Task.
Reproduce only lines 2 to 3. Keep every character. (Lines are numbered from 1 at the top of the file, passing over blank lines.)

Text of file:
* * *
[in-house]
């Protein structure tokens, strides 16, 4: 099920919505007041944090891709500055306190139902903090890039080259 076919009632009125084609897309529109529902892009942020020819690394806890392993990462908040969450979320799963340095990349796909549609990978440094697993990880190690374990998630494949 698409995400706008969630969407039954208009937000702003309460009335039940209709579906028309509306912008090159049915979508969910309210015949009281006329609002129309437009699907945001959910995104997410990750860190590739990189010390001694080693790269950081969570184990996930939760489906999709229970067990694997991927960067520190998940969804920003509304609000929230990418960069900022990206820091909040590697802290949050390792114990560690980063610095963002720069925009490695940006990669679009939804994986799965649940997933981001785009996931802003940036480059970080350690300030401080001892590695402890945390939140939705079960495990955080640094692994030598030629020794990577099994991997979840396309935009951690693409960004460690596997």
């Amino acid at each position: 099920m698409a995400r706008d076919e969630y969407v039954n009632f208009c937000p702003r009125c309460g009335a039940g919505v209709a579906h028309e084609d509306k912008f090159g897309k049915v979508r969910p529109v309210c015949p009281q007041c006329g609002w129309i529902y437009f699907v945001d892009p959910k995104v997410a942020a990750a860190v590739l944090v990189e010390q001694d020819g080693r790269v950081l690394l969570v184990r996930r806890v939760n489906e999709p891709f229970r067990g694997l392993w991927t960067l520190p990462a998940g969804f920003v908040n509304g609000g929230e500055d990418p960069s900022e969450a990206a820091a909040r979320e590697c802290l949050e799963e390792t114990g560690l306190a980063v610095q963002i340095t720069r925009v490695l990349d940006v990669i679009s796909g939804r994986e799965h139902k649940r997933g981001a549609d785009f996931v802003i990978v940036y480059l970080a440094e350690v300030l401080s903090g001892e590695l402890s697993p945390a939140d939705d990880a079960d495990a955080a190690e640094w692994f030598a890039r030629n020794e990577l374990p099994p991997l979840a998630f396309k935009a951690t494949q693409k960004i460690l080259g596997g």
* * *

């Protein structure tokens, strides 16, 4: 099920919505007041944090891709500055306190139902903090890039080259 076919009632009125084609897309529109529902892009942020020819690394806890392993990462908040969450979320799963340095990349796909549609990978440094697993990880190690374990998630494949 698409995400706008969630969407039954208009937000702003309460009335039940209709579906028309509306912008090159049915979508969910309210015949009281006329609002129309437009699907945001959910995104997410990750860190590739990189010390001694080693790269950081969570184990996930939760489906999709229970067990694997991927960067520190998940969804920003509304609000929230990418960069900022990206820091909040590697802290949050390792114990560690980063610095963002720069925009490695940006990669679009939804994986799965649940997933981001785009996931802003940036480059970080350690300030401080001892590695402890945390939140939705079960495990955080640094692994030598030629020794990577099994991997979840396309935009951690693409960004460690596997």
């Amino acid at each position: 099920m698409a995400r706008d076919e969630y969407v039954n009632f208009c937000p702003r009125c309460g009335a039940g919505v209709a579906h028309e084609d509306k912008f090159g897309k049915v979508r969910p529109v309210c015949p009281q007041c006329g609002w129309i529902y437009f699907v945001d892009p959910k995104v997410a942020a990750a860190v590739l944090v990189e010390q001694d020819g080693r790269v950081l690394l969570v184990r996930r806890v939760n489906e999709p891709f229970r067990g694997l392993w991927t960067l520190p990462a998940g969804f920003v908040n509304g609000g929230e500055d990418p960069s900022e969450a990206a820091a909040r979320e590697c802290l949050e799963e390792t114990g560690l306190a980063v610095q963002i340095t720069r925009v490695l990349d940006v990669i679009s796909g939804r994986e799965h139902k649940r997933g981001a549609d785009f996931v802003i990978v940036y480059l970080a440094e350690v300030l401080s903090g001892e590695l402890s697993p945390a939140d939705d990880a079960d495990a955080a190690e640094w692994f030598a890039r030629n020794e990577l374990p099994p991997l979840a998630f396309k935009a951690t494949q693409k960004i460690l080259g596997g």